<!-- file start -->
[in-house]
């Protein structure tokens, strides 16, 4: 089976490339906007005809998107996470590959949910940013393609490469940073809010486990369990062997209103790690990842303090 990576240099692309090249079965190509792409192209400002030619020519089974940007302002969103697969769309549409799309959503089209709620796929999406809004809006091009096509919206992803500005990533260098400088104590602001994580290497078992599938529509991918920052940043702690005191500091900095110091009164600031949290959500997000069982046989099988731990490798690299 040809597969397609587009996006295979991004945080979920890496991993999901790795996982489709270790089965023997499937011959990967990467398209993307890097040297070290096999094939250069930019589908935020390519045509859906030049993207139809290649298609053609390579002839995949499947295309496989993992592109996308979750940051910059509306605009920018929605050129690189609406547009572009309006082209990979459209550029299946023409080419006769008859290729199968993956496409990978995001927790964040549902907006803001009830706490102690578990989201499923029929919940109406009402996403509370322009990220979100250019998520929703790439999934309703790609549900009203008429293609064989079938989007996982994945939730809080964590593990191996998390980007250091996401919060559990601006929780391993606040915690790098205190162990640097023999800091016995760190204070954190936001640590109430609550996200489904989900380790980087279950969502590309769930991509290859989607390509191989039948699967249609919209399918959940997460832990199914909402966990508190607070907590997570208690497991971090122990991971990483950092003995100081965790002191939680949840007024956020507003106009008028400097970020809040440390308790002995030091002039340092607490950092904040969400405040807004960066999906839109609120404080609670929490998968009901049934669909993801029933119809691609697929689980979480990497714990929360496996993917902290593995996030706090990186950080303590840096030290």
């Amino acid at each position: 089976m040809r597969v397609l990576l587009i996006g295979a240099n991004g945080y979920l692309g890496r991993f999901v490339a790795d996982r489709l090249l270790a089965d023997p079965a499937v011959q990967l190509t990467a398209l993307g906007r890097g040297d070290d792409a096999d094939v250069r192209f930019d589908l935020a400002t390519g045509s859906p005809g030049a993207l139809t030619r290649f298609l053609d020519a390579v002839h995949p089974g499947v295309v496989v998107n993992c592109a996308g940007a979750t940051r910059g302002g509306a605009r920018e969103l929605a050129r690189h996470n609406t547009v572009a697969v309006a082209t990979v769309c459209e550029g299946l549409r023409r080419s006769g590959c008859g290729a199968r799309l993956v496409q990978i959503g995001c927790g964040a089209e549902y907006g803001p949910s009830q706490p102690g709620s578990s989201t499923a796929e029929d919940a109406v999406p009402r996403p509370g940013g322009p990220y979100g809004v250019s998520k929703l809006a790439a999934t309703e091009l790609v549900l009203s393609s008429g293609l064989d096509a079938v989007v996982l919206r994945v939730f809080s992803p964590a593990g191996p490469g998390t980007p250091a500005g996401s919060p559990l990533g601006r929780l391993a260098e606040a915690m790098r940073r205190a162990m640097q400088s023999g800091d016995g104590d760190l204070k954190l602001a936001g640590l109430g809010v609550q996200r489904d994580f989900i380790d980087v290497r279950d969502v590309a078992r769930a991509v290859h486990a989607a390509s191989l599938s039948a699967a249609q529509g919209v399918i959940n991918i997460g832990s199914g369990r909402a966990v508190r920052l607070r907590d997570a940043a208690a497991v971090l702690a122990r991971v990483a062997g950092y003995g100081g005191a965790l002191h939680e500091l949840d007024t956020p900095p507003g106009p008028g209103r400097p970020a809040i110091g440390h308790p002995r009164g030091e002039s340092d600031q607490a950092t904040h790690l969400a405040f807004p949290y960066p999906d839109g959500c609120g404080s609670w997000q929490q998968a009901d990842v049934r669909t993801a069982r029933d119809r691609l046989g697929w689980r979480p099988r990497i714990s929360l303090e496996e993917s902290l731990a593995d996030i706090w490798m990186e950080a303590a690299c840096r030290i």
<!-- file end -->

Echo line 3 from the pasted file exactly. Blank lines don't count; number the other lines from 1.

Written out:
């Amino acid at each position: 089976m040809r597969v397609l990576l587009i996006g295979a240099n991004g945080y979920l692309g890496r991993f999901v490339a790795d996982r489709l090249l270790a089965d023997p079965a499937v011959q990967l190509t990467a398209l993307g906007r890097g040297d070290d792409a096999d094939v250069r192209f930019d589908l935020a400002t390519g045509s859906p005809g030049a993207l139809t030619r290649f298609l053609d020519a390579v002839h995949p089974g499947v295309v496989v998107n993992c592109a996308g940007a979750t940051r910059g302002g509306a605009r920018e969103l929605a050129r690189h996470n609406t547009v572009a697969v309006a082209t990979v769309c459209e550029g299946l549409r023409r080419s006769g590959c008859g290729a199968r799309l993956v496409q990978i959503g995001c927790g964040a089209e549902y907006g803001p949910s009830q706490p102690g709620s578990s989201t499923a796929e029929d919940a109406v999406p009402r996403p509370g940013g322009p990220y979100g809004v250019s998520k929703l809006a790439a999934t309703e091009l790609v549900l009203s393609s008429g293609l064989d096509a079938v989007v996982l919206r994945v939730f809080s992803p964590a593990g191996p490469g998390t980007p250091a500005g996401s919060p559990l990533g601006r929780l391993a260098e606040a915690m790098r940073r205190a162990m640097q400088s023999g800091d016995g104590d760190l204070k954190l602001a936001g640590l109430g809010v609550q996200r489904d994580f989900i380790d980087v290497r279950d969502v590309a078992r769930a991509v290859h486990a989607a390509s191989l599938s039948a699967a249609q529509g919209v399918i959940n991918i997460g832990s199914g369990r909402a966990v508190r920052l607070r907590d997570a940043a208690a497991v971090l702690a122990r991971v990483a062997g950092y003995g100081g005191a965790l002191h939680e500091l949840d007024t956020p900095p507003g106009p008028g209103r400097p970020a809040i110091g440390h308790p002995r009164g030091e002039s340092d600031q607490a950092t904040h790690l969400a405040f807004p949290y960066p999906d839109g959500c609120g404080s609670w997000q929490q998968a009901d990842v049934r669909t993801a069982r029933d119809r691609l046989g697929w689980r979480p099988r990497i714990s929360l303090e496996e993917s902290l731990a593995d996030i706090w490798m990186e950080a303590a690299c840096r030290i």